POSTER: Food Will Win the
War, National Archives and
Food and meal preparation was a serious matter during World War I and it was mostly women upon whom the burden fell to create solutions. With a great deal of foodstuffs being send to Europe to feed the troops and needy allies, the United States was forced to be economical in order to avert a famine here. In 1917 the United States government created the Woman’s Committee, Council of National Defense, to enlist the aid of women for the “national war relief program.” States were encouraged to create regional organizations on state, county and even city/town levels.
Upon the New Hampshire branch, Woman’s Council of National Defense, fell the task of distributing bulletins and arranging for the meetings at which home demonstration agents provided presentations. The stories of these dedicated women have mostly been lost. In 1918 the following women were appointed to be New Hampshire home economic experts to present lectures and demonstrations on all aspects of food preservation and substitution, household and personal economy, and budget making. The lectures would be offered free of charge, the local woman’s or other club having sponsored the lecture assuming the costs. Continue reading
Sketch: Breads from page 425 of “The Boston
Cooking School magazine of culinary science
and domestic economics, by Janet McKenzie
Hill (1896) at the Internet Archive.
I recently wrote an article about the Hoover Pledge, a voluntary commitment for Americans to conserve during World War I. A writer-friend Elizabeth Gauffreau commented that she was curious about conservation food. This article offers a variety of both wheat-less and meatless recipes as presented in newspapers between 1917-1919.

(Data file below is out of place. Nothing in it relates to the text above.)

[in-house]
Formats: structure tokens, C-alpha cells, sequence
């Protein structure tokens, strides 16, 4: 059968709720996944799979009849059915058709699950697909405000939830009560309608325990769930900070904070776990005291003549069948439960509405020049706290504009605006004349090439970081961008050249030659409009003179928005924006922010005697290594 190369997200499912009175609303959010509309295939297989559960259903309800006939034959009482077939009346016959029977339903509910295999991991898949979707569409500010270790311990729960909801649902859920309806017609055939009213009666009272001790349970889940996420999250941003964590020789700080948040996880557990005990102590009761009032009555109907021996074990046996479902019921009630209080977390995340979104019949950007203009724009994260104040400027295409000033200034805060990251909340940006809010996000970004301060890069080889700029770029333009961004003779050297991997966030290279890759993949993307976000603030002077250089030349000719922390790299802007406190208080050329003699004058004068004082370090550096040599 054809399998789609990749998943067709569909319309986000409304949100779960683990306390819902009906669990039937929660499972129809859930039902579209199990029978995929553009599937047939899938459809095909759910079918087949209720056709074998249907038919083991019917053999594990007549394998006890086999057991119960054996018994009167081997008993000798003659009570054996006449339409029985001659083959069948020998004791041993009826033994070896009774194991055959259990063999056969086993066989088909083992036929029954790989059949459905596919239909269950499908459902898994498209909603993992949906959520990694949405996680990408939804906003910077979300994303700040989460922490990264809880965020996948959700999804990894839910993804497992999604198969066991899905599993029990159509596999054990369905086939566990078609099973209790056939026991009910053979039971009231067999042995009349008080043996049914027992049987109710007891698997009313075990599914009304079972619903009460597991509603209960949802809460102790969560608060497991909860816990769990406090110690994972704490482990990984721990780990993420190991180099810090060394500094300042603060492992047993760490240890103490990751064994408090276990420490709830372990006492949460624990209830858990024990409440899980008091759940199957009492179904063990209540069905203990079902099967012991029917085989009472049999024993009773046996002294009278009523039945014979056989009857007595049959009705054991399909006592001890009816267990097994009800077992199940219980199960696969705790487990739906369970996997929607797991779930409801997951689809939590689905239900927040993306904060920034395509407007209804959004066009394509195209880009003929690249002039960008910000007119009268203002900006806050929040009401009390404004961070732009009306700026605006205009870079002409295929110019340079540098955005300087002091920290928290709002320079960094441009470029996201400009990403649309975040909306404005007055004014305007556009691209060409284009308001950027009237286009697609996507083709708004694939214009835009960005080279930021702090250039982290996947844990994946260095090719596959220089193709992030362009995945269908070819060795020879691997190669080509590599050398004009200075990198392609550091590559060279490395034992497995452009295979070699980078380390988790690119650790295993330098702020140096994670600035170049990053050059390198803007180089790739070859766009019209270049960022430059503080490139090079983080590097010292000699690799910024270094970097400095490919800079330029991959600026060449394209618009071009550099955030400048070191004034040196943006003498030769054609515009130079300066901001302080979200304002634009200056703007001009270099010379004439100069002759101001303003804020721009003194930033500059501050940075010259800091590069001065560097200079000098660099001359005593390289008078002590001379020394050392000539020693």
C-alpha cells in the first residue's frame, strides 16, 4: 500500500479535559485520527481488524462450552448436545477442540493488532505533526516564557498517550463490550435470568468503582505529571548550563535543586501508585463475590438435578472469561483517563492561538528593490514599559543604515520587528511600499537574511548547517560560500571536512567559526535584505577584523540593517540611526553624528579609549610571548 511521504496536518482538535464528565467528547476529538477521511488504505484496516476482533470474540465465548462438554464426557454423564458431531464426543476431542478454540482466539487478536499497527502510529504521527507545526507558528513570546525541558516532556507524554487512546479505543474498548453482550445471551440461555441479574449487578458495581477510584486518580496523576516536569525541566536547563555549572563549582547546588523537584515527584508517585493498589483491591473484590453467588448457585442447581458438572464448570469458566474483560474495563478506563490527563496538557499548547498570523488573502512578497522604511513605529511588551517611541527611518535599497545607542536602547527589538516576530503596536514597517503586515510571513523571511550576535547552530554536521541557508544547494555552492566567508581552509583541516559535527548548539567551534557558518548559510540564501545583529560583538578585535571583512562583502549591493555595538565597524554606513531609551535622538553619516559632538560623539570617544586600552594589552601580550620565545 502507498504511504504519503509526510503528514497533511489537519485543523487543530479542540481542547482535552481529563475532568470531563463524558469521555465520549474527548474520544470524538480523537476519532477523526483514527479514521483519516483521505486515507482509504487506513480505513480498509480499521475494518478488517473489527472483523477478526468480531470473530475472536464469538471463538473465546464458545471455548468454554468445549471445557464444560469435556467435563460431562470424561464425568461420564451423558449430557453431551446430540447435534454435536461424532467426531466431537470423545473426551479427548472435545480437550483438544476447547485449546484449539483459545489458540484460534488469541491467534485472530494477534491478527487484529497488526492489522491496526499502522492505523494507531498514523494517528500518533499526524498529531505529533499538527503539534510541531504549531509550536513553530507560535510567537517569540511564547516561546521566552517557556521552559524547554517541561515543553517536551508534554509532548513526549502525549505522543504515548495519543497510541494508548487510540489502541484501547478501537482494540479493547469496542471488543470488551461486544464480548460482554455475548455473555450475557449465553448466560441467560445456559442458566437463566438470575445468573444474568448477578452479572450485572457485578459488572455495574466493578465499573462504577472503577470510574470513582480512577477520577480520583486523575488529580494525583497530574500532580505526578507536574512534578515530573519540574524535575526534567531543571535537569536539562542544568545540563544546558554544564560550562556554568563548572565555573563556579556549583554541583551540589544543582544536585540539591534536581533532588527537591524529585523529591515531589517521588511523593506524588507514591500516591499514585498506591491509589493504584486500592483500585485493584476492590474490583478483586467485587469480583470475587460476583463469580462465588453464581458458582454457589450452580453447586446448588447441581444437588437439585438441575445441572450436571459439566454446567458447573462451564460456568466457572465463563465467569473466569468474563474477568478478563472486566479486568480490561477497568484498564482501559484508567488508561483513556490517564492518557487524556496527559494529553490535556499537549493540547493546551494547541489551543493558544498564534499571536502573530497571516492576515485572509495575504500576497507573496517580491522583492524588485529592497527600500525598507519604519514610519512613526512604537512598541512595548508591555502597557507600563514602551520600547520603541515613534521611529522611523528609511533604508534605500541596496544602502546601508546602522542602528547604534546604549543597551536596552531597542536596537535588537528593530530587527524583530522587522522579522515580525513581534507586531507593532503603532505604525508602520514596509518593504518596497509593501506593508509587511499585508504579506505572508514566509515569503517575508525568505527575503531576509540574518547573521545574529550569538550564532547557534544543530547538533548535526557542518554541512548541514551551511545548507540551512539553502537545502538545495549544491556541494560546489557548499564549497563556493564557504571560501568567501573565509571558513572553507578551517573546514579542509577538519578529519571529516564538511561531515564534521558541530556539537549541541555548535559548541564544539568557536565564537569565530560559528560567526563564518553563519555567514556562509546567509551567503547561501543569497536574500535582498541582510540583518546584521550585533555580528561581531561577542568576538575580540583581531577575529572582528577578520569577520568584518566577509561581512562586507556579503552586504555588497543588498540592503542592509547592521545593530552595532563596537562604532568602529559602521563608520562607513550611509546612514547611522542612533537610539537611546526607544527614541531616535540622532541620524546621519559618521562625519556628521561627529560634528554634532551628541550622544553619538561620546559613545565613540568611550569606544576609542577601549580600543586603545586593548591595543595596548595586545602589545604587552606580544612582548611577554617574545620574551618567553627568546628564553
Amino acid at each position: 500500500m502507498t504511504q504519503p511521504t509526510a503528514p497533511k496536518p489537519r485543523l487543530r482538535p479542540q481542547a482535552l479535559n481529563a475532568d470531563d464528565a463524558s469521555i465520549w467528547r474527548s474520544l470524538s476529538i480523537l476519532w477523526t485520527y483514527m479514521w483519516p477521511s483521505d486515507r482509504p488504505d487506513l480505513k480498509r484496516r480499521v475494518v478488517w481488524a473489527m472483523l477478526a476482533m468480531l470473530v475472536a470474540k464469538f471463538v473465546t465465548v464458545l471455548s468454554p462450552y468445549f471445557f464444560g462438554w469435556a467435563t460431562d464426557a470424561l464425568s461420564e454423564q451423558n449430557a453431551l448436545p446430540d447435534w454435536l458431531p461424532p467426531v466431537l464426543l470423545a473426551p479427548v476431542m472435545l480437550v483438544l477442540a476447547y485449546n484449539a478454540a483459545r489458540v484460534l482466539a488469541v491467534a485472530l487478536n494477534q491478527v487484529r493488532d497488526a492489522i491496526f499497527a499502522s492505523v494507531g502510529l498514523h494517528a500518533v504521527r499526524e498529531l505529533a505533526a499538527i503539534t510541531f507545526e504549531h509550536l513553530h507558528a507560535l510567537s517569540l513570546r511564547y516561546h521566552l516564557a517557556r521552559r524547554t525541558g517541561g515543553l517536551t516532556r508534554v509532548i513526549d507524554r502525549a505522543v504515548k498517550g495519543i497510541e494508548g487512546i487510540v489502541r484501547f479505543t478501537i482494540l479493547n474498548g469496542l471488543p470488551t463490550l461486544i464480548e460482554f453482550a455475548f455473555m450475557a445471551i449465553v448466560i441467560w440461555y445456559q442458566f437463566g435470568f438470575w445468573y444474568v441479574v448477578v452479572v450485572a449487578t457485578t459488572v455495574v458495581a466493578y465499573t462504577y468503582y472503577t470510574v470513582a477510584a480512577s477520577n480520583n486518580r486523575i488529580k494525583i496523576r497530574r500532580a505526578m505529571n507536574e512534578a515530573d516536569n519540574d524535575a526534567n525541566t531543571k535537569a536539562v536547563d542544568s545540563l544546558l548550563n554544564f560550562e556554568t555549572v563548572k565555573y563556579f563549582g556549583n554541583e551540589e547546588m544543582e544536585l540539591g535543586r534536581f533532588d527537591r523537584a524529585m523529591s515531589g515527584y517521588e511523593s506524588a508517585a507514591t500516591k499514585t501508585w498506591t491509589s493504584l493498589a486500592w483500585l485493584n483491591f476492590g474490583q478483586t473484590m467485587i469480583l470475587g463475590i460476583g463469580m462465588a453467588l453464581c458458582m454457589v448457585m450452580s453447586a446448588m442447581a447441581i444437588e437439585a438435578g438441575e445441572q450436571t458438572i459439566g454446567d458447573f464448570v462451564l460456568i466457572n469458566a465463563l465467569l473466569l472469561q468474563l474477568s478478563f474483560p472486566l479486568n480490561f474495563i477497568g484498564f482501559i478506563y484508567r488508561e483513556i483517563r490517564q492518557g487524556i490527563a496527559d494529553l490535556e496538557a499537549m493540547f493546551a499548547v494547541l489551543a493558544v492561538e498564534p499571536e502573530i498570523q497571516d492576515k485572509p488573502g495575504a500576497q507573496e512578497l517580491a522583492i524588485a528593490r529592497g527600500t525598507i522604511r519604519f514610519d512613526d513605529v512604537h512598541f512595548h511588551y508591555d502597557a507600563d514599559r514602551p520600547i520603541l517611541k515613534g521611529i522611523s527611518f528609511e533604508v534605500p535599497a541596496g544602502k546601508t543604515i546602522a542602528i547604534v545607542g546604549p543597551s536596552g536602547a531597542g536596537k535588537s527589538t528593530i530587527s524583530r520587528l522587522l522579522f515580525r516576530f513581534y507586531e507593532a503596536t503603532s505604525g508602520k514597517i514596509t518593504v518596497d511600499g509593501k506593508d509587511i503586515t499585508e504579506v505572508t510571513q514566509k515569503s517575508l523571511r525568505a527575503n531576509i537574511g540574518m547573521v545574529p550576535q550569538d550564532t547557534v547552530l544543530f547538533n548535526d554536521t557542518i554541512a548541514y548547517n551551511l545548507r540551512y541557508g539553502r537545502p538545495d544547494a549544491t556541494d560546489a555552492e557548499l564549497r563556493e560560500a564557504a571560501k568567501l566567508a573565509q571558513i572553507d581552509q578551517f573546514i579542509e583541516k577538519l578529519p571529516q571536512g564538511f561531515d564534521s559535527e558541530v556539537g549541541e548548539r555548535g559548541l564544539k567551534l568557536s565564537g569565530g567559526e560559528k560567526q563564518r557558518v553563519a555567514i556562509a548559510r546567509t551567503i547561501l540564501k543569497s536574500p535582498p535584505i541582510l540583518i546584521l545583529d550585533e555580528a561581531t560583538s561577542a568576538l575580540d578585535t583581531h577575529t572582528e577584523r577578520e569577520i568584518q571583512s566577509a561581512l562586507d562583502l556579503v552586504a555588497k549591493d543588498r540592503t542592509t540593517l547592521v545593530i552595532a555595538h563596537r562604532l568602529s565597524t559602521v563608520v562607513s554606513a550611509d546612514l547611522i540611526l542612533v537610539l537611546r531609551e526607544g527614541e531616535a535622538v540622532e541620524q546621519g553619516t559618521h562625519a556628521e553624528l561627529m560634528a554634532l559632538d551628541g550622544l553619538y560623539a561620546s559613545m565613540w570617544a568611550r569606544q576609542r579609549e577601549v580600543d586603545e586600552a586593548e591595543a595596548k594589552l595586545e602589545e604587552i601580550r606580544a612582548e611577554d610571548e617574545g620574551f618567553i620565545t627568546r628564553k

The book, A History of the United States by Henry Eldridge Bourne, in the chapter The United States in the world War there is a concise explanation of food conservation as follows: “Raising Food For All. — The soldiers at the front or in the camps were only part of the great army America was organizing to help win the war. The workmen in the mills and the farmers in the fields were equally needed. America was asked to send food to the Allies, for so many of the English, French, and Italian farmers had fallen in battle or were still fighting that food was scarce. To decide how much should be sent abroad and to see that the rest should be fairly distributed at home, the Government appointed Herbert C. Hoover as Food Administrator. He had already been very successful in distributing food among the suffering Belgians. Continue reading
Nashua Telegraph newspaper advertisement of 30 October 1917 for Hallowe’en Night.
Two topics–Halloween and The Hoover Pledge–seem to have nothing in common, and yet they do. 100 years ago on October 30, 1917 the Nashua Telegraph was promoting both Halloween events and the signing of the “Hoover Pledge.”
A headline blares, “City Being Roused To Need of Food Conservation Move” — Six thousand Nashua women must sign these pledge cards this week for New Hampshire has pledged her women for FOOD CONSERVATION….volunteers who will sign the Hoover pledge card and then live up to the pledge through the weary months that must follow.” Continue reading